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Lethbridge Herald Newspaper Archives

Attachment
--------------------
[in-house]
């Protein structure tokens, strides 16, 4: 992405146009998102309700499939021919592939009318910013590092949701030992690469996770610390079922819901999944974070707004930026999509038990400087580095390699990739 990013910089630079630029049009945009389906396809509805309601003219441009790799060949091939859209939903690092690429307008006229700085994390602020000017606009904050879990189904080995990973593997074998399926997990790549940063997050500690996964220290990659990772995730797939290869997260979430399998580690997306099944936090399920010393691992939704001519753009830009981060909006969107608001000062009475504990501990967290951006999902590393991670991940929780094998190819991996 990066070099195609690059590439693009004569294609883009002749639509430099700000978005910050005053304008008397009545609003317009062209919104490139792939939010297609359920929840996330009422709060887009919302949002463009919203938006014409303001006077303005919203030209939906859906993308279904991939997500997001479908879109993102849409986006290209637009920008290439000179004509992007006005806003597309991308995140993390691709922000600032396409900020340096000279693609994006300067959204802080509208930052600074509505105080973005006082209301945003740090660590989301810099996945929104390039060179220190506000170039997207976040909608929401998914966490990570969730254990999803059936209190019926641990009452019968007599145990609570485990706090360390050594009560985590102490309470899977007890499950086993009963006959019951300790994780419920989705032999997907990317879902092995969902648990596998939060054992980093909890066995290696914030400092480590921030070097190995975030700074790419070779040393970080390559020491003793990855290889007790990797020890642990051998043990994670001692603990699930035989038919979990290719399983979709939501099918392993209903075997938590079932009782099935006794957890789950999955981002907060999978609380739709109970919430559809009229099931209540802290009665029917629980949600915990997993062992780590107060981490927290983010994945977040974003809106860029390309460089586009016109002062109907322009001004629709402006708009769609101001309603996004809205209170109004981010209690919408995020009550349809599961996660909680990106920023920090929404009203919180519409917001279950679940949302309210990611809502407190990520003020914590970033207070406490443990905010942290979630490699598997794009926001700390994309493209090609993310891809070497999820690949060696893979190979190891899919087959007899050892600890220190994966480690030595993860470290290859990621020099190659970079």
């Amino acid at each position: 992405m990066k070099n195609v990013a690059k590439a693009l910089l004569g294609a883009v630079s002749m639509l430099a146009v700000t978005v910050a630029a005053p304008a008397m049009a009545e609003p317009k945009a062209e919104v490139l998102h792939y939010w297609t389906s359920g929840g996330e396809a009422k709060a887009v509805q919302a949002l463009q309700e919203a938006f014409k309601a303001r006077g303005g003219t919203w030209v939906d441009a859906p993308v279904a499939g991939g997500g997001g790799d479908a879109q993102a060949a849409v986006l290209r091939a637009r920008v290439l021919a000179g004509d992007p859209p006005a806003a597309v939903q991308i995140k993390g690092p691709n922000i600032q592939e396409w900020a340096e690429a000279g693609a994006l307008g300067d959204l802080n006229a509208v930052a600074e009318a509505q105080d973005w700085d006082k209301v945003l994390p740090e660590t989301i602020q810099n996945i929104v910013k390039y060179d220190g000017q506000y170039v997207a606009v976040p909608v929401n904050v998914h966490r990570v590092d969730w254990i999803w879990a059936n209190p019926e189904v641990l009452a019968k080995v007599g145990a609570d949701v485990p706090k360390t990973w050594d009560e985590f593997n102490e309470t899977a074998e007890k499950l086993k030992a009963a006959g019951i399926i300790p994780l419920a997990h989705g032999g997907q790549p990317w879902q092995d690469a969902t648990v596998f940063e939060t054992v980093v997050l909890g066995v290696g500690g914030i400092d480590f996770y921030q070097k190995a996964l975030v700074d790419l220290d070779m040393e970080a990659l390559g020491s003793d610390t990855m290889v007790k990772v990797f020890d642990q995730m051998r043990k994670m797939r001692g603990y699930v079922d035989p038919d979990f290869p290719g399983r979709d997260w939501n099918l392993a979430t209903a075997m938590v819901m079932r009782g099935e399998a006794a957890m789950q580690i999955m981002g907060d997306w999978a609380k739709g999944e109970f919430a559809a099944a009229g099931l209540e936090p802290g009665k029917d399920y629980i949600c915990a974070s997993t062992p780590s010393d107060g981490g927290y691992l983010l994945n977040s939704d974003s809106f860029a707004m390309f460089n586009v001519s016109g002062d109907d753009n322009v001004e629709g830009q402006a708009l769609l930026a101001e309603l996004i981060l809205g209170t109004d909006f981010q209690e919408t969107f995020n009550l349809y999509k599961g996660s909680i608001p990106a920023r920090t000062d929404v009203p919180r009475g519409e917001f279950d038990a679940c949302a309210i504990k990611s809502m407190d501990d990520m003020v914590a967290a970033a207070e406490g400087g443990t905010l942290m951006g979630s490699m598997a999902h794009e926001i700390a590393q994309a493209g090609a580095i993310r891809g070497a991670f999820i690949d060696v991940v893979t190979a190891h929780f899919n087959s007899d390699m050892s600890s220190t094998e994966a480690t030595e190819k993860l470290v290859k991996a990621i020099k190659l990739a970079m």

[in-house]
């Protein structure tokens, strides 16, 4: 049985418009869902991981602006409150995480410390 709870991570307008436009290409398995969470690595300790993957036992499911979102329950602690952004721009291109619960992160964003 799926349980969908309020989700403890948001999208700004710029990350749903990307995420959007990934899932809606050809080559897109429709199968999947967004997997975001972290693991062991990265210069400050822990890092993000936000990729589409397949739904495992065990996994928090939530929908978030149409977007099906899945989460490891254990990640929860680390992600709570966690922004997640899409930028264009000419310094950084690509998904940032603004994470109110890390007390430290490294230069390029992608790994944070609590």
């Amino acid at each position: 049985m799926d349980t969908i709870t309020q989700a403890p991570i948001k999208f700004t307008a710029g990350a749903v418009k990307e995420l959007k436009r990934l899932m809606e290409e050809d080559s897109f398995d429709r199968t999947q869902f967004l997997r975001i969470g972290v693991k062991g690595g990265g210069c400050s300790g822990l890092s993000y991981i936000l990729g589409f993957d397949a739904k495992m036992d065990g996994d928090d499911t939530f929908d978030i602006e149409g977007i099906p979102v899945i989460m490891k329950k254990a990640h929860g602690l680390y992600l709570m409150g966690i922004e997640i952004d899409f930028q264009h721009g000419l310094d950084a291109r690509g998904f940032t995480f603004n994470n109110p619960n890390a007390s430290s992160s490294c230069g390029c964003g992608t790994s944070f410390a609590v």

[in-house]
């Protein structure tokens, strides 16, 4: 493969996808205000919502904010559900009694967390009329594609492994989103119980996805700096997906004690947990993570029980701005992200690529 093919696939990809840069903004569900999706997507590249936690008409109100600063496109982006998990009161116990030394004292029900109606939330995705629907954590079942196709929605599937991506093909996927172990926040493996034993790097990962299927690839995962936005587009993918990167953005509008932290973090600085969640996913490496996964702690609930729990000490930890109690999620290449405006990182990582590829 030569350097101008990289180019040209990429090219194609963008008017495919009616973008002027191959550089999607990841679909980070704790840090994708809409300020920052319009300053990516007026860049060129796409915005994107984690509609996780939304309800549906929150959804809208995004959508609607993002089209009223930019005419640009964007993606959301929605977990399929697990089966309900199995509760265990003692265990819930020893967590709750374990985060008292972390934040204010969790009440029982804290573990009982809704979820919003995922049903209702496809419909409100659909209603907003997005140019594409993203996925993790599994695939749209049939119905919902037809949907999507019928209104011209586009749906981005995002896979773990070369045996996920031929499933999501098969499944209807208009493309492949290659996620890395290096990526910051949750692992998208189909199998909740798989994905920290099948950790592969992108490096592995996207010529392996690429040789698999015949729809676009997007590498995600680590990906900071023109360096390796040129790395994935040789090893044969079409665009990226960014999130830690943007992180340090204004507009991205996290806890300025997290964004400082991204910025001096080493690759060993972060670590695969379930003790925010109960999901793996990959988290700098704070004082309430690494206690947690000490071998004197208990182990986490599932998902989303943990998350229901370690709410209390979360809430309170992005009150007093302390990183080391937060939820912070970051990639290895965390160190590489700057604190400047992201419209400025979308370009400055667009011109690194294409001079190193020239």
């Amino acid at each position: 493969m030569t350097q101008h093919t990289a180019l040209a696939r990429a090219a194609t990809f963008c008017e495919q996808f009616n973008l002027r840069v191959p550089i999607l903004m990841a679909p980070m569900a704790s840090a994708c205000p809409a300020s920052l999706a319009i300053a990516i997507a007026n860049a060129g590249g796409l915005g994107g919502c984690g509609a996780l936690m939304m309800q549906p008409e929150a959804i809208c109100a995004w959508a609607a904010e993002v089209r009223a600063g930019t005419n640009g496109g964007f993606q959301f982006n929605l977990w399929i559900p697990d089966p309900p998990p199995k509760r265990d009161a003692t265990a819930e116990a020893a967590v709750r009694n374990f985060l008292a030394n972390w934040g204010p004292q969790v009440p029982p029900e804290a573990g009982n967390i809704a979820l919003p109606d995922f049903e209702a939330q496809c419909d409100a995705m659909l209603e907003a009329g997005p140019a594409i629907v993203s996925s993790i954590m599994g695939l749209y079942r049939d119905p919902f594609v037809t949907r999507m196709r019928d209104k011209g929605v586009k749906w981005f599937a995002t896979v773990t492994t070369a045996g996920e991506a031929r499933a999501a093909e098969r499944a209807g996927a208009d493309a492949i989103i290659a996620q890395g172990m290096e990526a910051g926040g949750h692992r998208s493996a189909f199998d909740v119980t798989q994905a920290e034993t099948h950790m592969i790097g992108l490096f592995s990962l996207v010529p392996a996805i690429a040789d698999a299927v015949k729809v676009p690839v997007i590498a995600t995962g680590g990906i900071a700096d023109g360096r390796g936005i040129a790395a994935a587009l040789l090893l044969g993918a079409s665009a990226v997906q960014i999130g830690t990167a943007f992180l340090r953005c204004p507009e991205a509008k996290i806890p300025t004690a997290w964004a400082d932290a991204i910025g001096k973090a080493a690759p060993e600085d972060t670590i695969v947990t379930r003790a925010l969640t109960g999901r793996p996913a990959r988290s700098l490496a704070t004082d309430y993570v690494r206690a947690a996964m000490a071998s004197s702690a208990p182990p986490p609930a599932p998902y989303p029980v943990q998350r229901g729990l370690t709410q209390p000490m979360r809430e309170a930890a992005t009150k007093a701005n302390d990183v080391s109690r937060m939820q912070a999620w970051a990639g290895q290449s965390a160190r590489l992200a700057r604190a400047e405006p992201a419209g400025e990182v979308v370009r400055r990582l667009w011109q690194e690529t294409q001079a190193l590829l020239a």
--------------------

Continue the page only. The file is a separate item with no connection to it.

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Lethbridge Herald, The (Newspaper) - February 23, 1974, Lethbridge, Alberta 14 THE LETHBRIDGE HERALD Saturday, February 23, 1974 New student work program branded band-aid scheme By VIC PARSONS OTTAWA (CP) A million government summer- work program that would pay some students for work in voluntary service organizations was revealed Friday but some repre- sentatives of the private groups did not fall over themselves in gratitude. While conceding the program is generally good, several representatives from about 60 national groups expressed fears about government involvement, said the plan could decrease the number of volunteers and termed the proposal a band aid idea. The one-year program could provide salaries of up to weekly to a minimum of students in summer work. Ten per cent of the mil- lion allotted for group projects would be spent on national programs. The Young scavengers Two children push a cart through the ruins of Jolo m the Philippines searching for items of value left by a fire that practically destroyed the town, the capital of Sulu province, which is some 600 miles south of Manila. Career information plan for students announced Police director bugged EDMONTON (CP) Advanced Education Minister Jim Foster today announced details of two projects aimed at providing better career information to prospective secondary students in Alberta One of the projects is a computerized system which will provide individualized responses to questions about vocational opportunities in Alberta. By JOSEPH MacSWEEN MONTREAL (CP) George Springate, member of the Quebec national assembly and former Montreal policeman, says wire-tapping rights should be withdrawn from the Montreal police department. That was Mr. Springate's reaction to a Quebec police commission hearing in which the Montreal police director said he had been "bugged" by a deputy director. The allegation startled Mon- trealers trying to keep track of a series of confusing episodes and accusations in recent years involving the conduct of high police officers on the one hand and reports of links between politics and organized crime on the other. Reports of "clan" warfare in the upper echelons of the force have been the topic of lively editorial debate' in the French-language newspapers. Rene Daigneault, 53, director of the Montreal Urban Community Police Department, testified CAREER OPPORTUNITIES ARCHITECTURAL DRAFTSMAN Require senior draftsman at least 5 years exper- ience in architectural office. Excellent salary range. ranptoti resvM to: NIXON BROWNING ARCHITECTS a COMMUNITY PLANNERS 91 3 A BAKER STREET CRANBROOK, B.C. Got something to sell? FOR FAST RESULTS use Herald Classified Phone 328-4411 WELDERS Required by CANADIAN SUGAR FACTORIES LTD. Tabw and Picture Permanent PrMMit and an hour RatM of July, 1974, and an hour 40 hour approx. 9 a yaar 48 hour week approx. 3 a year Liberal Fringa Applicants should have Journeyman's qualifications preferably with 5 to 10 years all-around experience Apply to: CANADA MANPOWER CENTRE 419 7th STREET LETHBRIDGE, ALBERTA CREDIT OFFICE MANAGEMENT CAREER A large ratal! chain requires ambitious, self- starting, mature individuals with experience in: -CREDIT GRANTING COLLECTIONS FOLLOW-UP SUPERVISION If you are such an individual then we would like to meet you. Appli- cants should have a good knowledge of accounting and have 2-3 years' experience in credit granting and credit collections. Appli- cants must be willing to relocate. Our Company is prepared to pay a good starting salary for such individuals, along with a full range of fringe benefits including: pension plan, life insurance, discount on purchases, share purchase plan, excellent sick plan. If you can meet our expectations we are con- fldent we can meet yours. APPLY TO: BOX 104, LETHBRIDGE HERALD MANAGEMENT TRAINEE For Retail Merchandising Career in Canada's fastest growing department store. Ex- cellent future. Retail experience preferred but not necessary. Grade XII education required. Apply in person to Woolco Department Stores College Shopping Mall AGRICULTURAL REPRESENTATIVES required by Western Camdiin Seed Processors Lid. POSITION: DUTIES: A in the Agri- cultural Dept of the Company. To assist in the development and placement of contracted rapeseed acreages throughout Alberta. QUALIFICATIONS: Must have strong agricultural back- ground Degree not essential but beneficial. Must be able to rneel with and work with farmers. Should be a self starter and able to work with a minimum of supervision Sales ability an asset SALARY: LOCATION: ENQUIRE: Excellent, with normal fringe benefits including expenses, car allowance, etc. North Central Alberta and Southern Alberta. Please direct full resume, including salary expected, to the Agricultural Division. Western Canadian Seed Processors Ltd P.O. Box 99 Lethbridge Alberta. MOBILE HOME MANUFACTURER Supervisory Personnel Rapidly expanding manufacturer in Mobile Home Industry requires supervisory personnel with ex- perience in the Industry. LEAD HAND RATES: Effective March 1st, 1974. per hour, plus incentive pay. Company pays 50% of cost for Alberta Health, Life Insurance, Sickness and Accident Benefit Plans. t or to: Personnel Manager NORTHWEST DESIGN FABRICATION LTD. ___ Phone m-44t1 Are you young and aggresslM? Do you want to get ahead fast? Do you want to earn an M4wy in NIAGARA FINANCE and NIAGARA REALTY have career openings now and we invite you to call or drop in to our office at 816 4th Ave. South, or phone and discuss a possible future with Mr. R. M. Bond. All replies will be kept in strict confidence. balance is divided regionally, with for Quebec (28 per for Ontario (20 per for the Atlantic region (17 per for the Prairies (14 per cent) and for British Columbia (11 per After hearing details of the program from Secretary of State Hugh Faulkner and other government officials, Sonja Roeder of the Canadian Citizenship Federation said government should be careful not to tread in the voluntary sector. Government already had taken over too much even though voluntary groups had done a lot on their own, she added. NEW LEADERS The Summer Community Service Project done properly, could provide young leaders for voluntary service groups, she said. "But don't ask me to kneel before you and thank she said. Reuben Baetz, executive di- rector of the Canadian Council on Social Development, which Tuesday at the commission inquiry that he had been told he was the victim of a "body- bugging" by Andre Guay, a deputy director. Mr. Daigneault said he was informed of the alleged bugging by Andre Gaulin, a civilian personal aide who in turn had been told by Andre Ledoux, police department legal adviser until he was fired late last month. Mr. Ledoux later denied the al- legation. The unexpected twist came on the second day of the two- commissioner inquiry, which was called after Mr. Daigneault suspended Inspector Gerald Cholette, chief of the morality squad, and recommended his dismissal at the same time Mr. Ledoux was fired. That action followed pub- lished reports that Mr. Cholette, a veteran officer with 20 years on the force, authorized installation of a bugging device at the home of Mr. Ledoux at the request of the lawyer, who is 33 and became legal adviser to the department in 1969. The new hearing is, of course, separate from the Quebec Police Commission's inquiry into organized crime. Meanwhile, the Supreme Court of Canada has given permission to Jean-Jacques Saulnier, suspended as. Montreal's police director in 1972 by still another inquiry, to appeal the findings of the inquiry, which judged him incompetent for the post. SEES THREE FACTIONS Mr. Springate, a lawyer who served on the force between 1958 and 1969, rising to the rank of sergeant, said the department is torn by a three- way fight among "something called the Guay faction, something called the Saulnier faction and something called the Daigneault faction." In the by CFCF-TV-Mr. Springate said: "I think we have witnessed at the commission and by the actions of the Montreal police department that they nave demonstrated they are not responsible when it comes to said the Liberal backbencher. "Therefore, that right should be withdrawn from the Montreal police department and not given back to them until they have proved they are responsible and until they have finished their three- ringed circus fight" At one point the police director testified he had been too busy to supervise electronic eavesdropping, which fell into the domain of Inspector Cholette and Paul Beaudry, assistant chief inspector in charge of a unit combatting organized crime and terrorism. HOSTILE REACTION MOUNTS By DENNIS TRUDEAU QUEBEC (CP) As hostile reaction mounted to rumored changes in Quebec province's language legislation, a spokes- man for Premier Robert Bou- rassa's office suggested Friday that public agitation is premature. The premier himself has de- clined comment on reports that the government plans to amend 1969 legislation which gave parents the right to choose the language of instruction of their children. organized the meeting, said her views had given some balance to the remarks offered by the government spokesmen. Mr. Baetz said earlier that it would be a paradox if voluntary groups have to turn to government in order to survive. A two-hour discussion on the new program showed other fears. Chris Bradshaw, of the Canadian Organization of Public Housing Tenants said experience had shown where some volunteers had begun to receive pay, the voluntary efforts of others had dropped off. Mr. Faulkner said that would be a risk, but a substantial part of the budget would not be for salaries. About half will be used for salaries. "The last thing we want to do is to replace voluntary help with salaried he told the meeting George Rohn of Mental Health Canada and Shirley Kossman of the National Council of Jewish Women had other criticisms. "There is an absence of con- tinuity and consistency in gov- ernment policy that we will have to come to grips with if we want to do meaningful said Mr. Rohn. Mr. Faulkner said later it was absolute nonsense to say the program was stop-gap or a band aid plan. The government was only intending to deal with the job situation for students between May and September. The program is seen by the government as a means of in- creasing participation by the young in service groups while at the same time providing them with money to continue their education, Mr. Faulkner says. He added that priority will be given to projects that can be carried on voluntarily and which may benefit dis- advantaged groups. Programs may operate any time between May 1 and Sept. 15 and the government has set April 15 as the deadline for ap- plications. The government will pay for up to five students for each local project and 10 for national programs. Housing plan takes some sting out of being poor By BOB DOUGLAS OTTAWA (CP) New forms of house tenure and rent subsidy might draw more people into community affairs and take the sting out of being poor, says Chris Bradshaw, acting executive secretary of the Canadian Organization of Public Housing Tenants. Mr. Bradshaw, who said his views are personal, suggested in an interview this week that a form of tenure mid-way be- tween private ownership and tenancy might give more people a stake in the community. A universal rent subsidy plan, linked to the annual income tax form, might allow low-income people to live in decent housing without being segregated from the rest of society. Mr. Bradshaw has travelled across Canada in the last two years helping to organize public housing tenants. The national organization was established last fall in Quebec City. In a recent article in Housing and People, Mr. Bradshaw said: "It is obvious to anyone in the housing field that there are going to be changes in the governmental approach to ousing of significant proportions in the years ahead." He said in the Canadian Council on Social Development magazine that public housing tenant organizations could play a large role in housing policy since they are the only organ- ized consumer group in the field. CITES PRESSURE While public housing tenant groups wanted to retain the public housing system, there was strong pressure for new WANT DA VAN OUT JERUSALEM (Reuter) About people, including soldiers in uniform, demonstrated outside Premier Golda Meir's office Sunday, mainly calling for the resignation of Defence Minister Moshe Dayan. The demonstrators dispersed peacefully when they were asked to dp so by steel- helmeted riot police who blocked their way to the Knesset parliament several hundred yards away. forms of housing. In an interview, he said there should be a new tenure method that would encourage more people to feel an interest in their neighborhoods. This would aid city planning also. Low-income Canadians can't enjoy the benefits of private ownership, Mr. Bradshaw said. In rental housing, they were at the mercy of their landlords. Public housing had its dis- advantages, too, as government had the power to tell tenants when to move to smaller units and to assess housing needs. However, it was more humane than ordinary tenancy as rents dropped when income declined. Even housing cooperatives with their mixture of private ownership and tenancy had drawbacks. "Co-operatives have problems in that residents hold the mortgage in he said. "If a number of units become va- cant and they have difficulty in meeting the payments there is nothing to prevent the mortgage company from foreclosing." Mr. Bradshaw suggested a new tenure system might be developed giving tenants a financial share in the property through rents and a say in management. Neighborhood groups, con- dominium councils and other organizations probably could work together for a more flex- ible tenure system, he said. A tenure system that would give tenants a bigger say in the community might improve city planning, he said. Home-owners now had the biggest voice in planning decisions and they frequently opposed proposals to build high-rise buildings. "Private ownership is one of the major stumbling blocks to having a neighborhood Mr. Bradshaw said. He also proposed a universal "rentment" plan that would provide subsidies for low-income persons paying more than 25 per cent of their income for rent payments. For example, tenants filling out income tax forms would complete an extra sheet for housing only. They would attach rent receipts to show actual rental for the previous year. If the figures showed they were paying more than 25 per cent of their income in rent, the government would return a subsidy. This plan would separate rent supplements from social work administration, Mr. Bradshaw said. It also would give low- income people a greater choice of housing. Some tenants who wanted to move out of public housing might have that choice, he said. WANTED SCRAP IRON Now Paying More For All Of Scrap Motal Farm Trucks Industrial Anything Made of Irani COPPER BRASS RADIATORS BATTERIES CAST IRON Truck Scalaa MatnM Crane National Salvage Company LIMITED NEW LOCATION 206 33rd Street North Phone 328-1721 "Scrap is Our Susiitsss" LETHBRIDGE MAINTENANCE "AS GOOD AS THE BEST BETTER THAN MOSF' have extended their operations in Building ASaintenance. The recent purchase of Southern Alberta's oldest and most reliable carpet and upholstery Shampooing business BENJAMIN'S enables us to provide a complete cleaning service. BENJAMIN'S have been serving Southern Alberta for the past 20 years. LfctH BRIDGE MAINTENANCE will continue and expand this fine service by the installation of the most up-to-date cleaning method in Rug Shampooing. ttmmlttmmtMml rfn rrvrWNnMHi nwravinHn WHIIIMI MIH Carpet Care on Location or in our Plant Celt: LETHBRIDGE MAINTENANCE 328-7090 BENJAMIN'S 387-8771 ;